In investigating criminal offences of Extortion/Blackmail (Art. 213 of PC) and Self-willed Exercise of Rights (Art. 310 of PC) investigators encounter different types of criminal conduct such as:

  • classic extortion,
  • purchase of debt originating from a previously existing debtor-creditor relationship,
  • extortion as part of other criminal activity,
  • kidnapping,
  • juvenile extortion,
  • racketeering.

In investigating criminal offences of extortion police officers frequently encounter silence on the part of victims or witnesses, who do not want to expose themselves before judicial authorities and police for different reasons, most frequently fear, gullibility or covering up their own illegal actions. All too often victims report these offences very late, when they see no other option, when they are on the brink of despair - when it is often too late.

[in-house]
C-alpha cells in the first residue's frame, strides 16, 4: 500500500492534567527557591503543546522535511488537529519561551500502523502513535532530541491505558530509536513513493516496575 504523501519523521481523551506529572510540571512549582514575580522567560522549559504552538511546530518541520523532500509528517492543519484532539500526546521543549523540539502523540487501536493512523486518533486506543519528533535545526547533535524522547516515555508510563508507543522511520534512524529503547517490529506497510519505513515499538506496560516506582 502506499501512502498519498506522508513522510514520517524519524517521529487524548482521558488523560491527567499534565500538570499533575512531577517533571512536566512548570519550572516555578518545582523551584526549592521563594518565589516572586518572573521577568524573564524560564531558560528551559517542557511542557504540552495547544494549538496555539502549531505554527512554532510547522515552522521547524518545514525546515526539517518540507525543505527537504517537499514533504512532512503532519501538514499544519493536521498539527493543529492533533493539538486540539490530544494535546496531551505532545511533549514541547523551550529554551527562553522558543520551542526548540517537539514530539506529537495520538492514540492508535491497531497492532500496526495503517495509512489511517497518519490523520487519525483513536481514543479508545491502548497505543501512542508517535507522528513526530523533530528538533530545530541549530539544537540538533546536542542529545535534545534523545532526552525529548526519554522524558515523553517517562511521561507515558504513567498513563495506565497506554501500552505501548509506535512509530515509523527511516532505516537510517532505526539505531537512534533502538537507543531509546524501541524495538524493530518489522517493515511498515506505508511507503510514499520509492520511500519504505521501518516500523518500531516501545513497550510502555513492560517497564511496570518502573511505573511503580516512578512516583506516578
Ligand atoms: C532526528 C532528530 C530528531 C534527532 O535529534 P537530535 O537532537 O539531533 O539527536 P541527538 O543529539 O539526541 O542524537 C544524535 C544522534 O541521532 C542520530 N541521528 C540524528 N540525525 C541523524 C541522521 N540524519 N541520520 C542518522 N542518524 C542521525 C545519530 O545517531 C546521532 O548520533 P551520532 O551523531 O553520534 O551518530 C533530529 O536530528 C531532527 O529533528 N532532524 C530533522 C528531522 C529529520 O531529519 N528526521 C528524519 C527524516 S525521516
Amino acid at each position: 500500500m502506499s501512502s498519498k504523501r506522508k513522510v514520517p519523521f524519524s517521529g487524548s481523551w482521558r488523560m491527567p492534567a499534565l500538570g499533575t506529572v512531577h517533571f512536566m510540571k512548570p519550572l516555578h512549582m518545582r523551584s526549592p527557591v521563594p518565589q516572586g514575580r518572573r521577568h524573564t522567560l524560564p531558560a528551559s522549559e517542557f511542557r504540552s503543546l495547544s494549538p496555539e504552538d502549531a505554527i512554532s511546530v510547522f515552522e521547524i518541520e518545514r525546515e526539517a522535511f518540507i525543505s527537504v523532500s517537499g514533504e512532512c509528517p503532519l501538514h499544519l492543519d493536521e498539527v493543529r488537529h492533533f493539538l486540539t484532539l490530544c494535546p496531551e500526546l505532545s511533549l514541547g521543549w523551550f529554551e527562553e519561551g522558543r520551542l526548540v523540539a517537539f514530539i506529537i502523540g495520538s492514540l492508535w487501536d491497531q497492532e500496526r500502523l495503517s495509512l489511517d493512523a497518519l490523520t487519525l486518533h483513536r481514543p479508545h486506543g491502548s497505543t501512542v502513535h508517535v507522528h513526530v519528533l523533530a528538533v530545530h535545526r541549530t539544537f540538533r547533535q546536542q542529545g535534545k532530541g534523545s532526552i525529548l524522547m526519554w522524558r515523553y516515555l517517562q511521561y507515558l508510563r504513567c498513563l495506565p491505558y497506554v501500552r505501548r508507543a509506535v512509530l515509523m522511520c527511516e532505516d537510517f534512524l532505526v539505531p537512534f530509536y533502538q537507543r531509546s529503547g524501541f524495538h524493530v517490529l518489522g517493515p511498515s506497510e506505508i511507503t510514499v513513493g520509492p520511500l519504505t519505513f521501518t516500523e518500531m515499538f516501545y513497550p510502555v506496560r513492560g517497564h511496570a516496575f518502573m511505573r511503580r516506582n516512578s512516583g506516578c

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The Police have embarked on a campaign called "Don't let Yourself Be Blackmailed", with which they are trying to encourage potential blackmail and extortion victims to report these offences to the Police, which will respond immediately and take measures in accordance with their competences to investigate the criminal offence and take all the necessary measures to protect the integrity and safety of victims and witnesses.

IMG 6647It is very important to let criminals know right at the start that we will not be blackmailed and intimidated and to report each attempt to the police. People's confidence in the police and other official authorities is a prerequisite for a successful fight against crime, especially organised crime.

We appeal to all potential victims of these and similar offences to call 113 or the nearest police station and report these offences so officers can investigate them and protect people's lives and property.